Look out for the Lefty’s Store ( which stocks goods for left-handed people, we bought some cool souvenirs for people back home. My husband, a ‘hard-done-by’ lefty felt he had finally come home! There’s also Chocolate Heaven ( which is just that, and has a real olde worlde feel to it, as do many of the shops here. The Pier is also famous for the large number of sea lions that arrive here in the spring. They are literally a stone’s throw from the Pier and it is easy to spend an hour just watching them and their antics as they pull one another into the water. Or maybe we are just easily amused.

Climbing half way to the stars

Having a ride on a cable car is an absolute must, and it's a great way to see the city. You can take a seat, or if you're brave, stand on a rather narrow ledge in front of the seats. We thought this would be fun, but it turned out to be pretty scary too - you stand facing the traffic, holding onto a pole (for dear life, at times) and climb the steep streets, albeit at a slow pace. The scary part comes when cars rush past you on the opposite side of the road, but passing another tram going the opposite way and being told to 'breathe in' as you brush the standing passengers on that tram, is pretty cool. Heading down a steep hill is almost like being on a rollercoaster in slow motion, but it's all great fun. Don't stand when you have lots of shopping bags like we did!  See for route information and more.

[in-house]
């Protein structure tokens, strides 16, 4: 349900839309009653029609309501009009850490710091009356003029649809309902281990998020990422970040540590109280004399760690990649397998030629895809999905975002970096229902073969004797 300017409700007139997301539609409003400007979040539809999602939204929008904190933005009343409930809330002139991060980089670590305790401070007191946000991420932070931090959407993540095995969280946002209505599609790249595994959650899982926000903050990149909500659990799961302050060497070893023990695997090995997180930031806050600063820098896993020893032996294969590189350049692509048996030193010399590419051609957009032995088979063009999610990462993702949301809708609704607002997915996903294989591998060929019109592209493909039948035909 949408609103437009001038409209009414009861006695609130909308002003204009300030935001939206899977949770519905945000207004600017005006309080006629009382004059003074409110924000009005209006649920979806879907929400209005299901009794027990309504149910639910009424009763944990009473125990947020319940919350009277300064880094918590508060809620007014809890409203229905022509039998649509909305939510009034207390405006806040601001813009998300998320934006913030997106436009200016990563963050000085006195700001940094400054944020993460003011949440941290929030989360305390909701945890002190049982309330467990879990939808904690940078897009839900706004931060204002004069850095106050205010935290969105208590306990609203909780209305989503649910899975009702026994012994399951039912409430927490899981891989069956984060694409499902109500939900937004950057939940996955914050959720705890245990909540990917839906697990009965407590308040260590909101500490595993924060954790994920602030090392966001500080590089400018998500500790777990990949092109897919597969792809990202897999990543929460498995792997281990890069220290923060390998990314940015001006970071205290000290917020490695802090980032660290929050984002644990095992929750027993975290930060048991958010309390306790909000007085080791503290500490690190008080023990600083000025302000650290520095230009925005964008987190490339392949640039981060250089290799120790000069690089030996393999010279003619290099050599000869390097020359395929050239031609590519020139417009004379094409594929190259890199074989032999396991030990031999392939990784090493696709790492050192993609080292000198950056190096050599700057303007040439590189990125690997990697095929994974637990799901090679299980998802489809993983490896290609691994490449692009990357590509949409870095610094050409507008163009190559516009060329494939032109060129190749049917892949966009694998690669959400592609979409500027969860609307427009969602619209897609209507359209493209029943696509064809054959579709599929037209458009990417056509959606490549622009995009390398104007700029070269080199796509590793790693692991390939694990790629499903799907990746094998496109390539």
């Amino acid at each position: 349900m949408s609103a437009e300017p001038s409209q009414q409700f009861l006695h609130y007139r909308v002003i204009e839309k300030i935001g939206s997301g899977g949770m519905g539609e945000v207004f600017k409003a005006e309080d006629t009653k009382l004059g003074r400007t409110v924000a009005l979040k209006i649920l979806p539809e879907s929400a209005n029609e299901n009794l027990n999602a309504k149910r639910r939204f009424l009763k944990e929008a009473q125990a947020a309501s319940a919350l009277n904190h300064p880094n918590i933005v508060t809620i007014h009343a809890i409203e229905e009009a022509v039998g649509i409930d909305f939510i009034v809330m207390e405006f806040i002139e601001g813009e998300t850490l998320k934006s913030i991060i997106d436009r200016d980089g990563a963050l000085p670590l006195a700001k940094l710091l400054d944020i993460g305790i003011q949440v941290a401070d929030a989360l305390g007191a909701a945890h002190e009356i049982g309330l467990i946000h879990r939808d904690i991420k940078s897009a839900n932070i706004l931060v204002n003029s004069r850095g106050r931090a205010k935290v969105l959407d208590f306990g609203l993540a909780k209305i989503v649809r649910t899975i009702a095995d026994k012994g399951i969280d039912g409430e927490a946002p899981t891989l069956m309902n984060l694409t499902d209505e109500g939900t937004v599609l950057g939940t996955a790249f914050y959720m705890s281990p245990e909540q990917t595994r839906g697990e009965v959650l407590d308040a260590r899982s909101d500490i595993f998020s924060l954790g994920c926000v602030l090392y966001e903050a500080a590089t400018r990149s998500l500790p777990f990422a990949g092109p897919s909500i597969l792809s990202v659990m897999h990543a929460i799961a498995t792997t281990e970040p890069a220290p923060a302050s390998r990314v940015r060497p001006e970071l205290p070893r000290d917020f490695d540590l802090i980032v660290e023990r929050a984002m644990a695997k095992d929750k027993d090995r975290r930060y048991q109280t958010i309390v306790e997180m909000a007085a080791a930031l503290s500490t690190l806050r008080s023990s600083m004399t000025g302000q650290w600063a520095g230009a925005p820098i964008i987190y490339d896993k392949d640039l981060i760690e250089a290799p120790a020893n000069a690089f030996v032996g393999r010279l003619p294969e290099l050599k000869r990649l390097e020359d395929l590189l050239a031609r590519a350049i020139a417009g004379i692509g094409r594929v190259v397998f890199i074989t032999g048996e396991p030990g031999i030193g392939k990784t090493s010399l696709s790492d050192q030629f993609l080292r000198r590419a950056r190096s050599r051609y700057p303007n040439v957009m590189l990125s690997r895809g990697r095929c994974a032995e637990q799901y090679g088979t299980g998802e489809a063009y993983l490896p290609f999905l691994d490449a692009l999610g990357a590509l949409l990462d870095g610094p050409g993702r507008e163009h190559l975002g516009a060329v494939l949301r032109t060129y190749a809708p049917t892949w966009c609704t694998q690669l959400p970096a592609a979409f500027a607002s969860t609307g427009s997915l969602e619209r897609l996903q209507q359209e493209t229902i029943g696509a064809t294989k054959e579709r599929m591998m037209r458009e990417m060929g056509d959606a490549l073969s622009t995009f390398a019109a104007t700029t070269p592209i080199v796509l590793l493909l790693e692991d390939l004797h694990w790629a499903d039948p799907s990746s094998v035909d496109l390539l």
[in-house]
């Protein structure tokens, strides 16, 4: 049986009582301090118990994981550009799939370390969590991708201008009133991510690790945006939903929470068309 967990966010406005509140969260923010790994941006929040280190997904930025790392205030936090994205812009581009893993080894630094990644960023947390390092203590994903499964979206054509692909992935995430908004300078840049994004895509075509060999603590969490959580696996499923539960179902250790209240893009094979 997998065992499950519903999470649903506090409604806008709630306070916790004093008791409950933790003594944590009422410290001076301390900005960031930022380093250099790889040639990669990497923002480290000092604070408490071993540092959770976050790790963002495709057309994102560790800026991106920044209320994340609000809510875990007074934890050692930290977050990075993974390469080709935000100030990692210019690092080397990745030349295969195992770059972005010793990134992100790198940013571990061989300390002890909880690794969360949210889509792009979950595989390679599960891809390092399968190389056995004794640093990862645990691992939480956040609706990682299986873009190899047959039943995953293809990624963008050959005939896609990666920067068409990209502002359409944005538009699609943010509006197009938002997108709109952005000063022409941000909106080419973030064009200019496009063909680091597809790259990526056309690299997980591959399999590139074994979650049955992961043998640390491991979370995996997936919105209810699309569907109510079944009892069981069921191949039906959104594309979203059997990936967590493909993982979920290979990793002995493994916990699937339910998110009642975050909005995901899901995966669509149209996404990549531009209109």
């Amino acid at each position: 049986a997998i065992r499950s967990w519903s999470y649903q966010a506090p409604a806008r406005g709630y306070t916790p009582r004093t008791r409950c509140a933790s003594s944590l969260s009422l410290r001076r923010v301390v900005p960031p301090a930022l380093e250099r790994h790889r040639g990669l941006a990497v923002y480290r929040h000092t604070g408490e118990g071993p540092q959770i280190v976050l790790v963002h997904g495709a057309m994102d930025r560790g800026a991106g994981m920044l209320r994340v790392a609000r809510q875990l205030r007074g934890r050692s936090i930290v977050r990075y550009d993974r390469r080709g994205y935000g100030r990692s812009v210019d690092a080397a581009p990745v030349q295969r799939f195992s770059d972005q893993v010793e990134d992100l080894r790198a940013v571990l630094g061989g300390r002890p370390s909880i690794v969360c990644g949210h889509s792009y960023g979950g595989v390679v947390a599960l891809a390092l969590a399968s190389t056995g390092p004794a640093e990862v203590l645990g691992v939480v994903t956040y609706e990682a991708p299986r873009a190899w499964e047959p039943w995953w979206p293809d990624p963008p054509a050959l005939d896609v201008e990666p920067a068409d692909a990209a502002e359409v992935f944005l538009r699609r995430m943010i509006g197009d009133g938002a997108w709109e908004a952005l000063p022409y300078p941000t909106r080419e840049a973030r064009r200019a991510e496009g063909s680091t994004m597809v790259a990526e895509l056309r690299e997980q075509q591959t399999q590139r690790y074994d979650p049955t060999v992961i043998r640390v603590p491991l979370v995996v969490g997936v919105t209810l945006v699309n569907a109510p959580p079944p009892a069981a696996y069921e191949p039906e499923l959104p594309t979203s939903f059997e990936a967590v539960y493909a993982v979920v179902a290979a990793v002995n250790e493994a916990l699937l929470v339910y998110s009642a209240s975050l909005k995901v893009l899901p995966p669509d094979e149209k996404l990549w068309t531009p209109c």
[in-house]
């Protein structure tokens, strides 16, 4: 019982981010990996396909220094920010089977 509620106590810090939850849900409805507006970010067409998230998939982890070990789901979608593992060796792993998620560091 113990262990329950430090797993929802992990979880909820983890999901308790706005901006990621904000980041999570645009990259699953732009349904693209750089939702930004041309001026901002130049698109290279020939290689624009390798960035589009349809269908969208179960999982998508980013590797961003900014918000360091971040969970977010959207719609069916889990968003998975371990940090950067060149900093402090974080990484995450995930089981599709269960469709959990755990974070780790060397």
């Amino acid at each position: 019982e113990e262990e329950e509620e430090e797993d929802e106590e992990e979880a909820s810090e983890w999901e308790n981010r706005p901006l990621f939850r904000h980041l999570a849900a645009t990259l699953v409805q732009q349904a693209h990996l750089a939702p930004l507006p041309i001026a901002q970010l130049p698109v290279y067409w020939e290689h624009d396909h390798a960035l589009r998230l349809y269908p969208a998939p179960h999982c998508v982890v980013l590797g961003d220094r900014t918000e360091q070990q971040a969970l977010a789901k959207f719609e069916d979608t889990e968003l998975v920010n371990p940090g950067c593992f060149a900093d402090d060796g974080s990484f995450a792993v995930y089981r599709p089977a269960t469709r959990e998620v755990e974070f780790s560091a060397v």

Escape to Alcatraz

No trip to San Francisco is complete without a trip to Alcatraz, which we booked a day in advance. These tours fill up very fast despite the number of companies that offer them so book one as soon as you can. We booked with Alcatraz Cruises who had a stall near Pier 39 ( The tour cost $26 and was very informative, but allowed us plenty of time to explore the island at our leisure. Make sure you fit in a photo of yourself in a cell – surely a must?! If you purchase the day tour as we did, there is no set time for the ferry crossing (which departs every 15 minutes) so you really can make the most of your day. The views of the San Francisco skyline are just stunning from this angle with the Golden Gate and Bay Bridges on either side of the city.